National Gallery of Victoria

Van Gogh and the Seasons

May 13, 2017

When Vincent Van Gogh shot himself in a field near Auvers-sur-Oise in 1890 he was on the verge of a successful career. The tide had turned against Impressionism, which was felt to be too dry and rational in its methods. Up-and-coming critics such as Albert Aurier were championing the role of the imagination, and saw … More


David Hockney

August 4, 2016

“Los Angeles is an acquired taste,” says David Hockney, although he admits he fell for the city on his very first visit in 1964. After growing up in Yorkshire, Hockney was excited by the “eroticism” of L.A. It was like nothing he’d seen or imagined. To a young, gay artist from Britain’s gloomy north it … More


Degas

July 28, 2016

Degas had a dread of publicity and an intense dislike of journalists. “Those people trap you in your bed,” he grumbled, “strip off your shirt, corner you in the street, and when you complain, they say: ‘You belong to the public.’” Almost a hundred years after his death, Hilaire-Germain-Edgar Degas (1834-1917) has become public property … More


Whistler’s Mother

June 3, 2016

In the recent Head On photo festival, one memorable picture showed a side-on view of a dominatrix in a shiny black jump suit sitting in a curved chair. On the grey wall behind the sitter was a framed photo of a muscle-man’s torso covered in leather straps. It was Whistler’s Mother for bondage fiends and … More


Jan Senbergs

May 12, 2016

There is one painting in Jan Senbergs: Observation – Imagination at the National Gallery of Victoria that should strike a chord with every true artist. The Swimmer (1995) shows a small figure battling his way through dark, choppy waves, with no shoreline in sight. It conjures up those moments in the studio when inspiration disappears, … More


Andy Warhol – Ai Weiwei

January 7, 2016

There are ideas for exhibitions that make luminous sense – once somebody has announced them. Andy Warhol – Ai Weiwei at the National Gallery of Victoria set off bells and whistles in my head when curator, Max Delaney, told me about it last year. It’s such an obvious match it seems remarkable someone in Europe … More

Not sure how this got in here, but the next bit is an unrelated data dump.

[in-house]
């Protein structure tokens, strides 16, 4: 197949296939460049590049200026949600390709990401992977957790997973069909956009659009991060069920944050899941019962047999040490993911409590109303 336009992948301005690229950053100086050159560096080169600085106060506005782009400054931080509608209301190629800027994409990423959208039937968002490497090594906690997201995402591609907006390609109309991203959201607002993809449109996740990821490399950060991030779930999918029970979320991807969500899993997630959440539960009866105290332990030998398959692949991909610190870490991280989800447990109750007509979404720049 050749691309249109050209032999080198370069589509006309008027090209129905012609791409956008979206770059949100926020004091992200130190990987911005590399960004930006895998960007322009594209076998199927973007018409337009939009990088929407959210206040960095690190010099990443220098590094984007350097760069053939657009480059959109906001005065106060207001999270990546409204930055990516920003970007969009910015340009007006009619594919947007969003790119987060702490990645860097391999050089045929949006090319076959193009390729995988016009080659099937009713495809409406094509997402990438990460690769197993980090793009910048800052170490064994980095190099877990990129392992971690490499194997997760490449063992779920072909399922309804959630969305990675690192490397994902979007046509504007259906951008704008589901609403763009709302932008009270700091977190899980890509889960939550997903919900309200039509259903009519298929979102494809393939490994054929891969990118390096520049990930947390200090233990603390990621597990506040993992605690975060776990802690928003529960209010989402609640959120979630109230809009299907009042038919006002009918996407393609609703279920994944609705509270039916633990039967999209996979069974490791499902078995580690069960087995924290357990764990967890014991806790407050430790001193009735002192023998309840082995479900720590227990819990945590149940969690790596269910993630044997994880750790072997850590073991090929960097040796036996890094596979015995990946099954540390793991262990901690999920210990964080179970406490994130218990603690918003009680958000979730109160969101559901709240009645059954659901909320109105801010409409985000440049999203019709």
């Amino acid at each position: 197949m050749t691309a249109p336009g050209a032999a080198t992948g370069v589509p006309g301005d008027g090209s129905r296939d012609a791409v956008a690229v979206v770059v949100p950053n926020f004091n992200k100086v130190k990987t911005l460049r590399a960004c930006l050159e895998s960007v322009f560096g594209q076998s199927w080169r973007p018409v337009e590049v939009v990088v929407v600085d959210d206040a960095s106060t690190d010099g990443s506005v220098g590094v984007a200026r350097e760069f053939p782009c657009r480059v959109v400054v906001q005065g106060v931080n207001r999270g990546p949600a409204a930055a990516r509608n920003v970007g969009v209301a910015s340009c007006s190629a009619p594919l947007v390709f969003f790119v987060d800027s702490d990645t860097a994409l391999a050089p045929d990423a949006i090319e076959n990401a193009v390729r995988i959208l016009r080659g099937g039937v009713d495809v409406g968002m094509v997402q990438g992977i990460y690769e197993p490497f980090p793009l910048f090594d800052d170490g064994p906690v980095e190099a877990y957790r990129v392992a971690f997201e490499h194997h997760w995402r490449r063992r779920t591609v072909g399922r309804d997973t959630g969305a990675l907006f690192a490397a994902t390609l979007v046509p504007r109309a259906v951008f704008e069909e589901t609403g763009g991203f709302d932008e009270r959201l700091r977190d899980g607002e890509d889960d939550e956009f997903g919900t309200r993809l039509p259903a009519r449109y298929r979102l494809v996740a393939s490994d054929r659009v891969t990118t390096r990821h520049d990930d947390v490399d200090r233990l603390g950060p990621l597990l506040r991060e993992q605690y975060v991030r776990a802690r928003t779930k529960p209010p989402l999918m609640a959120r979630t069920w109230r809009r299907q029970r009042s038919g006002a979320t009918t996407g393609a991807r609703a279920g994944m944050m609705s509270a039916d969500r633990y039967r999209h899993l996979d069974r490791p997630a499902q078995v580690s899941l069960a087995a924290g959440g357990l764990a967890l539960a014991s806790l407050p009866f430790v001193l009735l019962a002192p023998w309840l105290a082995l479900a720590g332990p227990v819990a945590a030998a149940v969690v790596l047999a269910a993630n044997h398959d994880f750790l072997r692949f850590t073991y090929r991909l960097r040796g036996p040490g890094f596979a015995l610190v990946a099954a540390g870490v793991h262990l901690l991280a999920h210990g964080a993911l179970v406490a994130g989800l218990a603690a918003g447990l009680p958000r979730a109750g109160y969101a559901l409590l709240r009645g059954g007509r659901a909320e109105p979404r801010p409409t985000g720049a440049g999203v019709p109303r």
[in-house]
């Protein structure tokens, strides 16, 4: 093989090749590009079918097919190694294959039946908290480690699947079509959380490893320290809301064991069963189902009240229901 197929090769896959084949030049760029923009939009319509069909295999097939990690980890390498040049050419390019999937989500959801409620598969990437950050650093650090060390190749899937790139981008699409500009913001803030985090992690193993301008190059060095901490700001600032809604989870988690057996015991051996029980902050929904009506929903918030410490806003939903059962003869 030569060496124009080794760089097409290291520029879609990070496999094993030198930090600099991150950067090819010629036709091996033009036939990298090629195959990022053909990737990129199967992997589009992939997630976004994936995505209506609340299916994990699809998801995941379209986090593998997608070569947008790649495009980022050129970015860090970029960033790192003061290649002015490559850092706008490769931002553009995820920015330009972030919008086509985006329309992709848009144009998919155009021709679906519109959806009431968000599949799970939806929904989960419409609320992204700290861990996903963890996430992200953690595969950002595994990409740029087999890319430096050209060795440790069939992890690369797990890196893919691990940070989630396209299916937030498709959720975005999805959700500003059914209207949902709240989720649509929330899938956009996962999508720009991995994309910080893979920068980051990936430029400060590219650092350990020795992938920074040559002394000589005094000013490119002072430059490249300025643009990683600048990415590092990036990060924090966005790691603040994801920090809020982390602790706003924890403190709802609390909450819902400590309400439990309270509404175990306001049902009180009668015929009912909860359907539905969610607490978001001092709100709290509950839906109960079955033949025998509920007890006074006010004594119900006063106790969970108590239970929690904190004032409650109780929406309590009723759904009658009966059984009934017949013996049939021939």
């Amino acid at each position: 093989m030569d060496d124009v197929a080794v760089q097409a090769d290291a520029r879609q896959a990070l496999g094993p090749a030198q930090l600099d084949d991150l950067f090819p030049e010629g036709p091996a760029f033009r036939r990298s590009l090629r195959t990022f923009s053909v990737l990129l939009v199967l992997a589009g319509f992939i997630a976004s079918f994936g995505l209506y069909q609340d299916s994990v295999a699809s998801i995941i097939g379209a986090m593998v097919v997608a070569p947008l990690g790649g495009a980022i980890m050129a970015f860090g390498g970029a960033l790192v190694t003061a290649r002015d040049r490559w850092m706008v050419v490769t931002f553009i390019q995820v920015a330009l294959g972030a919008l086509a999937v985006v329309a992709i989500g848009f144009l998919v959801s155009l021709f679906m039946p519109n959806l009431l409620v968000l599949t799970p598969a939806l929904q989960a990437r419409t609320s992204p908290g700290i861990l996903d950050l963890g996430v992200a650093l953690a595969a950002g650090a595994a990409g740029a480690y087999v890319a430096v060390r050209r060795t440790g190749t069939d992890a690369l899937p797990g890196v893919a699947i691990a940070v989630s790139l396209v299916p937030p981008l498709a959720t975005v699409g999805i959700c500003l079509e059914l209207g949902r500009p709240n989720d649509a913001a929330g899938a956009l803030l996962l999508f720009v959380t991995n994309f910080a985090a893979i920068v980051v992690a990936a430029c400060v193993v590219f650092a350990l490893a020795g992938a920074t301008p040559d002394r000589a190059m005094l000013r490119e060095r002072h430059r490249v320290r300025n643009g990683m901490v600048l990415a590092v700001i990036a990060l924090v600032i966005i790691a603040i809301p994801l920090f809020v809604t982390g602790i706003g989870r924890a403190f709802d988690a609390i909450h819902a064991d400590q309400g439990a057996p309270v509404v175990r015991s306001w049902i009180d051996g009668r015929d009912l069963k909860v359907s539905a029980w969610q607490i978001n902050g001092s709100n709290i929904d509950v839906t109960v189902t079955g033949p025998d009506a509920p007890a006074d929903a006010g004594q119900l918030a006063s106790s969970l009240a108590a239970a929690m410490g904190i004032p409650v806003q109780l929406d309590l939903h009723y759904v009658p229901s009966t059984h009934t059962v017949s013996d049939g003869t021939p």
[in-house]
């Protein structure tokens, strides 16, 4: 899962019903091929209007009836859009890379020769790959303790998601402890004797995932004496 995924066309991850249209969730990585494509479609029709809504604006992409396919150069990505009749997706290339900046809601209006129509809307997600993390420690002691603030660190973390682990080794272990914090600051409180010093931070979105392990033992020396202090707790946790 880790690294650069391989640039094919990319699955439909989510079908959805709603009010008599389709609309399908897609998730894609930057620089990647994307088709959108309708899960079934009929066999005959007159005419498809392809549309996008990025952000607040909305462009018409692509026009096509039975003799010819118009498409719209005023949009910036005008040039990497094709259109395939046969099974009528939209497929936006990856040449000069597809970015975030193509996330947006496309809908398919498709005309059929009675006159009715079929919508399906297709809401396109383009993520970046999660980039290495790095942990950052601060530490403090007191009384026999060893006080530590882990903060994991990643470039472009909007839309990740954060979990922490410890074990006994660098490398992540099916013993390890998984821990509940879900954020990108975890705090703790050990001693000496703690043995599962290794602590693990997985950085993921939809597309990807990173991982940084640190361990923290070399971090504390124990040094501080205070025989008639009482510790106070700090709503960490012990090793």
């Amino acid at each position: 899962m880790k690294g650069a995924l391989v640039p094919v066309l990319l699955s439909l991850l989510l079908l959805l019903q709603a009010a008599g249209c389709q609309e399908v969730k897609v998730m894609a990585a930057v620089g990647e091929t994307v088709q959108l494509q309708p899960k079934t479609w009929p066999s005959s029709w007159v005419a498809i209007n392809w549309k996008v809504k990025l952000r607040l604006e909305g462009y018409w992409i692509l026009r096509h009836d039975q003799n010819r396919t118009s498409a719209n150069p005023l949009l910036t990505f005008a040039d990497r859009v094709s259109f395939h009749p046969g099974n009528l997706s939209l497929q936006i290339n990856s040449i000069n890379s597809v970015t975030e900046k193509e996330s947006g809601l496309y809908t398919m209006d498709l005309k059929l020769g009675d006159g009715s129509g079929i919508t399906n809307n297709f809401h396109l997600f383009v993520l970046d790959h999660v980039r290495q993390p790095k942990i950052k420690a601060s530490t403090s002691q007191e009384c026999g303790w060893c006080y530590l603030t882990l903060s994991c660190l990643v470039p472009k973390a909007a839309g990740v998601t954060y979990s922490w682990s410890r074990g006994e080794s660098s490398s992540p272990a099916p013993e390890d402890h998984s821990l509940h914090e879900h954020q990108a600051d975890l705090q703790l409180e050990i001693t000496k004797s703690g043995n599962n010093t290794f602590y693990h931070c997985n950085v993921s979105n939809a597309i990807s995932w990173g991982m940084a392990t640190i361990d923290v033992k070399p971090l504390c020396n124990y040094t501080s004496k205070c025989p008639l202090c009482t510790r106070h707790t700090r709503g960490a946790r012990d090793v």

Masterpieces from the Hermitage: The Legacy of Catherine the Great

August 15, 2015

Following the death of Prince Grigory Potemkin in 1791, Catherine the Great wrote her own epitaph. Potemkin had not only been Catherine’s most trusted advisor, statesman and general, but the undisputed love of her life. Feeling her own mortality, she set down how she would like to be remembered. Catherine, by her own estimation, had … More


A Golden Age of China

May 30, 2015

Imagine a painting titled: Tony Abbott admiring lotus while playing a zither, and you have glimpsed the cultural chasm that separates our world from that of the Qianlong Emperor. While the rulers of the Qing Dynasty (1644 -1911) were careful to surround themselves with symbols of conquest and martial prowess, they were equally assiduous in … More


Jean Paul Gaultier

January 24, 2015

There are fashion designers such as the enigmatic Martin Margiela who refuse to be photographed or to give interviews. Then there is Jean Paul Gaultier, the only designer to have hosted a weekly TV program, presented the MTV Europe Music Awards, and recorded a house music hit song called ‘Aow Tou Dou Zat’. Like Andy … More


Robert Jacks

November 8, 2014

It’s hard to be objective about Robert Jacks who passed away in August at the untimely age of 71. Jacks once told me he couldn’t say whether his paintings were any good or not, but he always knew how to put together a good exhibition. It’s pleasing that the National Gallery of Victoria have done … More